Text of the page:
The Mistress Of Hanover Square/Anne Herries
After Susannah left them to settle in, Amelia walked to the window and looked out. Her view was of the lake and park, and, as she watched for a moment, she saw three horsemen canter to a halt and dismount. They had obviously been out riding together for pleasure and were in high good humour. Her breath caught in her throat as she heard laughter and caught sight of one familiar face. So Gerard was to be one of the guests this Christmas!
Amelia realised that she had been hoping for it, her heart beginning to thump with excitement. Oh, how foolish she was! Just because Gerard was here did not mean that he would speak of marriage. Why should he indeed? Had he wished to he had had ample opportunity to do so before this…
She turned away to glance in the mirror. She was still attractive but she was no longer a young girl. It was quite ridiculous to fancy herself in love; the time for such things had passed her by. The most she could hope for now would be a marriage of convenience, as Emily had suggested on the way to Pendleton. If perhaps Gerard were looking for a mother for his daughter he might consider Amelia a suitable choice…
Amelia shook her head, dismissing her thoughts as a flight of fancy. There were a dozen young and beautiful girls Gerard might think of taking as his wife. Why should he look at a woman of her age? She had just turned eight and twenty. Besides, he was probably still grieving for the wife he had lost. Why had he married only a few months after their parting? Her brother Michael had behaved disgracefully to Gerard, of course, but why had he not told Amelia? She would have run away with him had he asked her then.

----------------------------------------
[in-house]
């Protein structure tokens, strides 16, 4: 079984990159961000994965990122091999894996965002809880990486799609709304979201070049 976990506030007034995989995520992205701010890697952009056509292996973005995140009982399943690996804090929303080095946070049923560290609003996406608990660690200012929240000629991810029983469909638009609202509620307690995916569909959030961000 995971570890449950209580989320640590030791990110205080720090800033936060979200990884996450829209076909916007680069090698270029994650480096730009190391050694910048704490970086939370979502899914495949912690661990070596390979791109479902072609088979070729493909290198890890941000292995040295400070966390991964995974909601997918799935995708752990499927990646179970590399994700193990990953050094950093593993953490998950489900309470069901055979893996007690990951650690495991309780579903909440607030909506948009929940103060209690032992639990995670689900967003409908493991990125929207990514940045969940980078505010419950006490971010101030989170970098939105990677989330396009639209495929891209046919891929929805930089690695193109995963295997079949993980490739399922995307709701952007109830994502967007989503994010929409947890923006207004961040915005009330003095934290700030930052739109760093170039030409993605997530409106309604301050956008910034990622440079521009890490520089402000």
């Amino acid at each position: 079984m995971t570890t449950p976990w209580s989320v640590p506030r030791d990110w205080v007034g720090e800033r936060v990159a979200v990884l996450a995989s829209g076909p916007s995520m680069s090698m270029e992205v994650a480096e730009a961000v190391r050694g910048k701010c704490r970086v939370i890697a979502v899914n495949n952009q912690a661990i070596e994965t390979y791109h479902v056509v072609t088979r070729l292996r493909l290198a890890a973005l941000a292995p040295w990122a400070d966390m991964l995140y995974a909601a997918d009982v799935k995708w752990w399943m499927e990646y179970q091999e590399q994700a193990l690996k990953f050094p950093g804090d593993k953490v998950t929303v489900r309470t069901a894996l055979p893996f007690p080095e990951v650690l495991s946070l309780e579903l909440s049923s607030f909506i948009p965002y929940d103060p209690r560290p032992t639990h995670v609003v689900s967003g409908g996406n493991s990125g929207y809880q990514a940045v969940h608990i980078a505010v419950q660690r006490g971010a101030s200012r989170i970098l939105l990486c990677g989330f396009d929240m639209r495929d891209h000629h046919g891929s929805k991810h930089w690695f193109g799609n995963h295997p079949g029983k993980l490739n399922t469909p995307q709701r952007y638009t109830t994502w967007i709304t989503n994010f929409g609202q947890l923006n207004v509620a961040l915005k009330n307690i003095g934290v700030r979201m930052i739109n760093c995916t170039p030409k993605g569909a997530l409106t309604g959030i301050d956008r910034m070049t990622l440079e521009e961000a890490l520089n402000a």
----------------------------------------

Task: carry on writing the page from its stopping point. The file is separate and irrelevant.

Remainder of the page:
If he had ever loved her, his love had faded and died. He had seemed interested in Amelia the summer before last but the moment had passed. He had gone to France and when he returned he had still not spoken. There was no reason to suppose he would now.
She must not spend her time dreaming of something that would never happen!
Her thoughts turned to her companion. She knew that this time of year was often sad for Emily, because of her secret sorrow. None of their friends knew of Emily’s secret, but she had told Amelia the truth when they first met. In doing so she had risked losing the chance of a good position for many would have turned her away. Amelia had admired her honesty. She had done everything she could to make Emily forget the past, but nothing could take away the ache Emily carried inside.
Amelia was thoughtful as she prepared to go downstairs. She was almost sure that Mr Toby Sinclair would be a guest at Pendleton that Christmas. He had paid Emily some attention earlier in the year but nothing had come of it. If he were to offer for her…but nothing was certain. Amelia would not put the idea into her companion’s mind but if it happened she would be delighted.
If it did not perhaps there was something she might be able to do to help the girl she had come to love almost as a sister.
Amelia was glad that she had seen Gerard from her window; the knowledge that he was here at Pendleton made it possible for her to meet him without that element of surprise she might otherwise have felt. She was able to greet him in the drawing room later that evening with perfect serenity.
‘How nice to see you here, sir,’ she said, offering her hand and giving no sign that her heart was beating rather too fast. ‘People are arriving all the time. I think Susannah will have a great many guests this Christmas.’
‘Yes, I imagine she will,’ Gerard agreed. He held her hand briefly. ‘How are you, Miss Royston? I trust you have no further trouble since I last saw you?’